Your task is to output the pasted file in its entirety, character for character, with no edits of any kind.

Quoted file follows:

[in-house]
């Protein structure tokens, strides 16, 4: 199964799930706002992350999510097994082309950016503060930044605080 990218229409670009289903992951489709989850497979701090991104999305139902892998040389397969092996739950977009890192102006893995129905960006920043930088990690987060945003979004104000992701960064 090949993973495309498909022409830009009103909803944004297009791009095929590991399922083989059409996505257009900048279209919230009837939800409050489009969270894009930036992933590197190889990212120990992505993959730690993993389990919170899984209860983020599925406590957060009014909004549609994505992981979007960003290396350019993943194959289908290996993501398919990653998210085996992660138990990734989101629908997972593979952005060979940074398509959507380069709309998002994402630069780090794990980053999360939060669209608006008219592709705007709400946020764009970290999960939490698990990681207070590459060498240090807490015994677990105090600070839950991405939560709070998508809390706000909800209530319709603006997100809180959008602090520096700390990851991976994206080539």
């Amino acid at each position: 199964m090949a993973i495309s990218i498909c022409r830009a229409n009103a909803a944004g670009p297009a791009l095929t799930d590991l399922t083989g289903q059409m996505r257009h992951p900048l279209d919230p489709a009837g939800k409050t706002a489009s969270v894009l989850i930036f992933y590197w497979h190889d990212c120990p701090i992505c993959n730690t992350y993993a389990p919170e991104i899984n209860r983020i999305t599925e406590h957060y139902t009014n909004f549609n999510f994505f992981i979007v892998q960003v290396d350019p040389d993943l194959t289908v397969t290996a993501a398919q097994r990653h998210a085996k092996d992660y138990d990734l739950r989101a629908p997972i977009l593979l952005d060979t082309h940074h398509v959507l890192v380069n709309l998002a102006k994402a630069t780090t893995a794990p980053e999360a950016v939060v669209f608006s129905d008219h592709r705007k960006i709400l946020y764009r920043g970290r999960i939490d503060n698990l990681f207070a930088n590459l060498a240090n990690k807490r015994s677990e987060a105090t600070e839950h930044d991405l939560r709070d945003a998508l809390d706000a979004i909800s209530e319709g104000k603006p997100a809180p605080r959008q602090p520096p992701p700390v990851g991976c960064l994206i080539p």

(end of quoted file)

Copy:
[in-house]
């Protein structure tokens, strides 16, 4: 199964799930706002992350999510097994082309950016503060930044605080 990218229409670009289903992951489709989850497979701090991104999305139902892998040389397969092996739950977009890192102006893995129905960006920043930088990690987060945003979004104000992701960064 090949993973495309498909022409830009009103909803944004297009791009095929590991399922083989059409996505257009900048279209919230009837939800409050489009969270894009930036992933590197190889990212120990992505993959730690993993389990919170899984209860983020599925406590957060009014909004549609994505992981979007960003290396350019993943194959289908290996993501398919990653998210085996992660138990990734989101629908997972593979952005060979940074398509959507380069709309998002994402630069780090794990980053999360939060669209608006008219592709705007709400946020764009970290999960939490698990990681207070590459060498240090807490015994677990105090600070839950991405939560709070998508809390706000909800209530319709603006997100809180959008602090520096700390990851991976994206080539």
């Amino acid at each position: 199964m090949a993973i495309s990218i498909c022409r830009a229409n009103a909803a944004g670009p297009a791009l095929t799930d590991l399922t083989g289903q059409m996505r257009h992951p900048l279209d919230p489709a009837g939800k409050t706002a489009s969270v894009l989850i930036f992933y590197w497979h190889d990212c120990p701090i992505c993959n730690t992350y993993a389990p919170e991104i899984n209860r983020i999305t599925e406590h957060y139902t009014n909004f549609n999510f994505f992981i979007v892998q960003v290396d350019p040389d993943l194959t289908v397969t290996a993501a398919q097994r990653h998210a085996k092996d992660y138990d990734l739950r989101a629908p997972i977009l593979l952005d060979t082309h940074h398509v959507l890192v380069n709309l998002a102006k994402a630069t780090t893995a794990p980053e999360a950016v939060v669209f608006s129905d008219h592709r705007k960006i709400l946020y764009r920043g970290r999960i939490d503060n698990l990681f207070a930088n590459l060498a240090n990690k807490r015994s677990e987060a105090t600070e839950h930044d991405l939560r709070d945003a998508l809390d706000a979004i909800s209530e319709g104000k603006p997100a809180p605080r959008q602090p520096p992701p700390v990851g991976c960064l994206i080539p």